No longer lost in translation

This is a story by Outi Pickering from Oxford Health NHS Foundation Trust.

Our interlibrary service occasionally provides articles in languages other than English when a

library user is doing a review which must include other languages. Oxford being very international, our users often have colleagues who can help with some of the languages – but not always, and this is where the library has been able to help. I’m a native speaker of Finnish; in addition, I can call myself fluent in Swedish and Italian and competent in German. As these languages are related to others which may be called for (Dutch, Spanish, Danish come to mind), I’ve been able to decipher a number of different languages sufficiently to say whether for instance the article is about inpatients only, whether there was co-morbidity, etc. The agreement is that if I can provide the information within half an hour, it’s a value added service given by the library, but if more time is needed – particularly if a proper translation is needed – I put my freelance translator’s hat on and do the work in my spare time and the user pays for it. Outcome: satisfied users who spread the word that the library is a useful place! We’re not planning to take this any further though since the service depends on one individual (though there could be others, depending on who we employ!), and we don’t advertise it as part of our official “menu”.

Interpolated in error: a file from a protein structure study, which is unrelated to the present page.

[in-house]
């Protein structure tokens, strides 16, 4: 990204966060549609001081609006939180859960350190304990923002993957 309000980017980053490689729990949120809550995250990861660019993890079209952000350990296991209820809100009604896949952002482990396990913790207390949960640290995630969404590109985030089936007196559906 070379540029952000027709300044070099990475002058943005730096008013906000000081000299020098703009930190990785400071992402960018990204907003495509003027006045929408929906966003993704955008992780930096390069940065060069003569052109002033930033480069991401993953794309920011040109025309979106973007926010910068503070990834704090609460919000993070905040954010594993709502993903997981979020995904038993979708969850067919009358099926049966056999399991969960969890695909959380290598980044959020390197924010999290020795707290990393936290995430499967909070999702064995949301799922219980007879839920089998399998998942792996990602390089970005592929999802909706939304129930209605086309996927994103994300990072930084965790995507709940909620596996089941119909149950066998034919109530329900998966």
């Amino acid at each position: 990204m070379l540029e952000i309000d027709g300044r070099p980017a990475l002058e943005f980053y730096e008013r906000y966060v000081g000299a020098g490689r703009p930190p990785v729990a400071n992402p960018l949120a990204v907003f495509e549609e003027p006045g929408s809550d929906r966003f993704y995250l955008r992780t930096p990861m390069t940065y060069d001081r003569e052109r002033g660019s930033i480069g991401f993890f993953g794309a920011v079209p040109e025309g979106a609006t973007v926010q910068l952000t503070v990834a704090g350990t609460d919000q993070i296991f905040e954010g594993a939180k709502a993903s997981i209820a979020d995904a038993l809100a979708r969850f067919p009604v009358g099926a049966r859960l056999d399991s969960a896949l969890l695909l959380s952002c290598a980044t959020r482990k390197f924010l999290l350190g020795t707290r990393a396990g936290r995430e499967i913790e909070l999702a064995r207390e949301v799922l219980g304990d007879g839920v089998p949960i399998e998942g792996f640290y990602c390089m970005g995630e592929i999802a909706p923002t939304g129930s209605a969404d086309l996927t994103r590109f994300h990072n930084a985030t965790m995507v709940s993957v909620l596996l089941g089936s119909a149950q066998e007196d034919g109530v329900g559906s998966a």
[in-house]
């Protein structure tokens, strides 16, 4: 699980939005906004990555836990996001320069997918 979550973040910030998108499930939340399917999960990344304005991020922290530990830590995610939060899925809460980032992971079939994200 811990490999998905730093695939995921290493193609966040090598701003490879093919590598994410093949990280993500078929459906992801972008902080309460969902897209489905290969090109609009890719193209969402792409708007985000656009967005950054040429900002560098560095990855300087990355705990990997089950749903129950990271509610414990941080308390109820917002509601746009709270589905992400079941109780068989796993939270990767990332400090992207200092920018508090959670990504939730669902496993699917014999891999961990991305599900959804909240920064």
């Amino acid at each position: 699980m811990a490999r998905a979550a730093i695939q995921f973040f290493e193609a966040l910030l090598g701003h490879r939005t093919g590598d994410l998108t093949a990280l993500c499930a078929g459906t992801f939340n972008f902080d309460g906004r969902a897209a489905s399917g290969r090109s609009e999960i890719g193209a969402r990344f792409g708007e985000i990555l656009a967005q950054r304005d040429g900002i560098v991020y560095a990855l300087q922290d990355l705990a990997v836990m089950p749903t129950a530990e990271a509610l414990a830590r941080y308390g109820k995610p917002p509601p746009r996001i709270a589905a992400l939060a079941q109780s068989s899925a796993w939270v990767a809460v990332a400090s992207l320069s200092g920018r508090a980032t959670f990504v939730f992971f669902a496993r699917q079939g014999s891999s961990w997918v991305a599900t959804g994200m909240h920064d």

On another similar theme, a Greek junior doctor asked if I knew of anyone who could help her with her English. She didn’t want a language school but an individual who could help her get the feel of the language at a deeper level, and besides, due to her work she couldn’t commit herself to a course. I said I know one – my husband! He is a retired university lecturer (English language, specialising in linguistics) and needs to feel useful and have contacts outside the home. They reached an agreement, and both parties were delighted. In addition to the lessons at our house which my husband provided, we often went out all three together, and were introduced to the doctor’s friends when they visited! She has now moved away from Oxford, but we’re still in touch with her occasionally.

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